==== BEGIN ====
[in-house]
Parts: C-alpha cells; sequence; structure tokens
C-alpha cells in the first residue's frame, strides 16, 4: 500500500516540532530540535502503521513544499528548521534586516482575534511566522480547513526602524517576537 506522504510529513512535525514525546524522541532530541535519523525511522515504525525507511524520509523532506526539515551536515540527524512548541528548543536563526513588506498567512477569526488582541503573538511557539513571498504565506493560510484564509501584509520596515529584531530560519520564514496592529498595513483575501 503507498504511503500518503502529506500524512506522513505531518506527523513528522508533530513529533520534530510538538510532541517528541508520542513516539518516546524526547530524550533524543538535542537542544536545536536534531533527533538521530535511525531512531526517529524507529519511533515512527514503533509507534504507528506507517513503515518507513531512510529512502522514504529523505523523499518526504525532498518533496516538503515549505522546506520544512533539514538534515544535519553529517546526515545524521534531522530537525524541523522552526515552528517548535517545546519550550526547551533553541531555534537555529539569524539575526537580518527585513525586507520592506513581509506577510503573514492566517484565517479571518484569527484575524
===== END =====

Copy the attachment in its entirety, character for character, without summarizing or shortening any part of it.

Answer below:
[in-house]
Parts: C-alpha cells; sequence; structure tokens
C-alpha cells in the first residue's frame, strides 16, 4: 500500500516540532530540535502503521513544499528548521534586516482575534511566522480547513526602524517576537 506522504510529513512535525514525546524522541532530541535519523525511522515504525525507511524520509523532506526539515551536515540527524512548541528548543536563526513588506498567512477569526488582541503573538511557539513571498504565506493560510484564509501584509520596515529584531530560519520564514496592529498595513483575501 503507498504511503500518503502529506500524512506522513505531518506527523513528522508533530513529533520534530510538538510532541517528541508520542513516539518516546524526547530524550533524543538535542537542544536545536536534531533527533538521530535511525531512531526517529524507529519511533515512527514503533509507534504507528506507517513503515518507513531512510529512502522514504529523505523523499518526504525532498518533496516538503515549505522546506520544512533539514538534515544535519553529517546526515545524521534531522530537525524541523522552526515552528517548535517545546519550550526547551533553541531555534537555529539569524539575526537580518527585513525586507520592506513581509506577510503573514492566517484565517479571518484569527484575524